Mata de São João
Mata de São João
Município de Mata de São João
Boats on the beaches of Mata de São João
Location of Mata de São João in Bahia
|Founded||April 14, 1846|
|• Mayor||Marcelo Oliveira (2017–2020)|
|• Total||605.17 km2 (233.66 sq mi)|
|• Density||78/km2 (200/sq mi)|
|Time zone||UTC-3 (BRT)|
Mata de São João is a municipality in the state of Bahia in the North-East region of Brazil. It covers 605.17 km2 (233.66 sq mi) and a population of 47,126 (2020 est.). Mata de São João has a population density of 73 inhabitants per square kilometer. It is located 56 km (35 mi) from the state capital of Bahia, Salvador.
Mata de São João was settled by the Portuguese in 1549 with the arrival of Tomé de Souza in Brazil. De Souza appointed his son Garcia de Sousa d'Ávila (1528-1609) to build a fortress on the Bahia coast. De Sousa d'Ávila built the Garcia d'Ávila Tower House and Chapel of Our Lady of the Conception complex, which consisted of a fort, a castle, and a church. The castle is a unique example of medieval architectural in the Americas. The site is now in ruins.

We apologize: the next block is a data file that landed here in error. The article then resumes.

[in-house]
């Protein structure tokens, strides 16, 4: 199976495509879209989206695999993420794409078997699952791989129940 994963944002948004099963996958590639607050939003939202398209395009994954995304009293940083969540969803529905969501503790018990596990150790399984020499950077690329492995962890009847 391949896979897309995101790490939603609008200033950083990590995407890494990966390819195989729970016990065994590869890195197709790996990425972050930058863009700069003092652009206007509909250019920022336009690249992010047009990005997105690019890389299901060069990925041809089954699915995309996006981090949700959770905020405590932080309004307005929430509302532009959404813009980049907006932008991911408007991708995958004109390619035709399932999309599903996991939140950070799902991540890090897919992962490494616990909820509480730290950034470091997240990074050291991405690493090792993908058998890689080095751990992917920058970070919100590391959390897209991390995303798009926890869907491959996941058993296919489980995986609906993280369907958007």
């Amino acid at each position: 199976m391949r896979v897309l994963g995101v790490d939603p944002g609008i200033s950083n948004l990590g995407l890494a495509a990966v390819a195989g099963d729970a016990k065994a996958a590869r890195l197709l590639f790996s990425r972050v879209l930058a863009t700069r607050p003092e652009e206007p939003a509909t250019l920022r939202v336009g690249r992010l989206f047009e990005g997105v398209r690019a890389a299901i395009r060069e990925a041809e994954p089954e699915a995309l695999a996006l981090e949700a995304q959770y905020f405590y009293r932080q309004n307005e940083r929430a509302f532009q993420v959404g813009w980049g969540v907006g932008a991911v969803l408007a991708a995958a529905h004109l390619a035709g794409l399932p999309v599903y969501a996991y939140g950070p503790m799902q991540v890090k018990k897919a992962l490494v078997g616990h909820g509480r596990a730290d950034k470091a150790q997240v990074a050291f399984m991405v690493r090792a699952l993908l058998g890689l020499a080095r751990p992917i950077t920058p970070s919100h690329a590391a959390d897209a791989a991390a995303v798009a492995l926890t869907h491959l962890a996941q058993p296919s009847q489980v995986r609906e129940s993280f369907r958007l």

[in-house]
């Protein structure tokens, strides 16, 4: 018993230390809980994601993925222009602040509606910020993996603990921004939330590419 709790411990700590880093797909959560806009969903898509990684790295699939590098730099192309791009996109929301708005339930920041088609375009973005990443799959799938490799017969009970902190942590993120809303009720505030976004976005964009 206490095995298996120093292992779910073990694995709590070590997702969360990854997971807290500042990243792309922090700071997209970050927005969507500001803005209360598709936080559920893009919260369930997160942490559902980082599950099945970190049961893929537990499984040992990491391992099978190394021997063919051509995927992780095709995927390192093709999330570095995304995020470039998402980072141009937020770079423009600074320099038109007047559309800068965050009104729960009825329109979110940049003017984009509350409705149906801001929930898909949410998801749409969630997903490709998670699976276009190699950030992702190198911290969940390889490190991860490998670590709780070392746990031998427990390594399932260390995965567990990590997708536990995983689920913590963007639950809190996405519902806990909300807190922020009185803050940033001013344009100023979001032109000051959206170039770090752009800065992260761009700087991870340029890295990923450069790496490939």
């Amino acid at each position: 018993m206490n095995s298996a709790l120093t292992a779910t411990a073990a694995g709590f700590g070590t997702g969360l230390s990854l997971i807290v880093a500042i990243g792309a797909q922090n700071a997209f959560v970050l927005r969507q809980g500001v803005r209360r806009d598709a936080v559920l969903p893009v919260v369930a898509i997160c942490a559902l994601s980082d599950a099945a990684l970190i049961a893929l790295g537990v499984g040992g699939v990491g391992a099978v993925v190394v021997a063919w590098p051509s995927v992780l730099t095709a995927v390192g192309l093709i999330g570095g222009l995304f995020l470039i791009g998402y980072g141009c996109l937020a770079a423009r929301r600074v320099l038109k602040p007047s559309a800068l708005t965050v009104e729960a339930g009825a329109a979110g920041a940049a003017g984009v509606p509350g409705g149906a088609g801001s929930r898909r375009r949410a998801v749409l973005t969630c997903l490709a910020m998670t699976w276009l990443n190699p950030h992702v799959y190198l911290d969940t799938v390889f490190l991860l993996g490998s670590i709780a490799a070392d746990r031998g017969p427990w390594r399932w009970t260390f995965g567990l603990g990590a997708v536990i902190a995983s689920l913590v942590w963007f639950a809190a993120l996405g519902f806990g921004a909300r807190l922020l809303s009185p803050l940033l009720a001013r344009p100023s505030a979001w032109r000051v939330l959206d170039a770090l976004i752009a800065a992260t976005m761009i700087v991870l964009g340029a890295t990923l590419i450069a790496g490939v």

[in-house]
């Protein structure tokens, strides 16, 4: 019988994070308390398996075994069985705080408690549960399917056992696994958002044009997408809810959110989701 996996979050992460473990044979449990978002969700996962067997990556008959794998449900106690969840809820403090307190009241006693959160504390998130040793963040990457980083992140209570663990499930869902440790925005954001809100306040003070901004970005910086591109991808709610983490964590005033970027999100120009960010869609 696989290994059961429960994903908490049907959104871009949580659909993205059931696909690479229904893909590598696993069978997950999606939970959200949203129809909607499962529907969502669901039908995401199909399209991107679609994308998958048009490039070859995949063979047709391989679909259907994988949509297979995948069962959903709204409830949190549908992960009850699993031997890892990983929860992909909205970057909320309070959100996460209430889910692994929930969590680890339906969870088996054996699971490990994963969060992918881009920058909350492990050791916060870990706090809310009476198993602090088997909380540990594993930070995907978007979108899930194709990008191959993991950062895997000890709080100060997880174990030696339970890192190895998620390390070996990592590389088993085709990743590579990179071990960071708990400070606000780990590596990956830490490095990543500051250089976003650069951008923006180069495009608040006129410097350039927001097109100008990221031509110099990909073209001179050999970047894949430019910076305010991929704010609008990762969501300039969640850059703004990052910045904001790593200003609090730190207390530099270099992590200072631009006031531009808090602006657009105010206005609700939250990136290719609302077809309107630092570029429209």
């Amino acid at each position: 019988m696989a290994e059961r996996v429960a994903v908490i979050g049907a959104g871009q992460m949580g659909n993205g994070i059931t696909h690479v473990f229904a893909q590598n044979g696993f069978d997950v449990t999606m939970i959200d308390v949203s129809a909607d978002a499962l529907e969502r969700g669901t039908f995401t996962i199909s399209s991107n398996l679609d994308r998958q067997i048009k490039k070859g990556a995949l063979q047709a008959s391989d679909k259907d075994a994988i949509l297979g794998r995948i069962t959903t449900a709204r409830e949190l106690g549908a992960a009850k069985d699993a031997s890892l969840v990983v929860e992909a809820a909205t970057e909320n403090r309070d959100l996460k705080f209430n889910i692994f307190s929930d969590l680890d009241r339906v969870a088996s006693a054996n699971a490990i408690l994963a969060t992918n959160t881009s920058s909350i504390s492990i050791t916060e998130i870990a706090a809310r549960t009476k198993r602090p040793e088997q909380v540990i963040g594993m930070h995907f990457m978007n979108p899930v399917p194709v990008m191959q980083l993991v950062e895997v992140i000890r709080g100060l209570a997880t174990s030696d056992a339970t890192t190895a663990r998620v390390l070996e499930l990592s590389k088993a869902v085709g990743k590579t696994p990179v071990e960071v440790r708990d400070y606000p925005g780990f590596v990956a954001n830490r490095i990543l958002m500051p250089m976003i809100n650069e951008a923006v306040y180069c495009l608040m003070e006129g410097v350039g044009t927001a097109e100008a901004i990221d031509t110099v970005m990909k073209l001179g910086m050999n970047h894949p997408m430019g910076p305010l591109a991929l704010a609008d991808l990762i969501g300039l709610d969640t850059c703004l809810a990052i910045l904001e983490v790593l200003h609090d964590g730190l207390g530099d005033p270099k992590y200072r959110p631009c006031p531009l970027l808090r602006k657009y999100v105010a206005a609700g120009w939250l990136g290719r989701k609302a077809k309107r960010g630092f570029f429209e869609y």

De Sousa d'Ávila also became one of the largest land owners in the Americas; its holdings extended from Bahia to present-day Maranhão in the north. The Casa da Torre established numerous sugarcane plantations in the Bahia region and cattle ranches in Sergipe and the semi-arid sertão of São Francisco. The Casa da Torre was also a center of enslavement of native Brazilians and the importation of African slaves. The descendants of Tomé de Souza are also noted for their cruelty and torture of slaves at Mata de São João; their acts of barbarity are noted in the 18th-century records of the Portuguese Inquisition.
- IBGE 2020
- "Mata de São João" (in Portuguese). Brasília, Brazil: Instituto Brasileiro de Geografia e Estatística. 2017. Retrieved 2017-07-13.
- Mott, Luiz (2010). Bahia : Inquisição & sociedade. Salvador, BA: EDUFBA. pp. 65–71. ISBN 9788523205805.
- De Azevedo, Paulo Ormindo. "Garcia d'Ávila Tower House and Chapel of Our Lady of the Conception". Lisbon, Portugal: Heritage of Portuguese Influence/ Património de Influência Portuguesa. Retrieved 2017-07-13.
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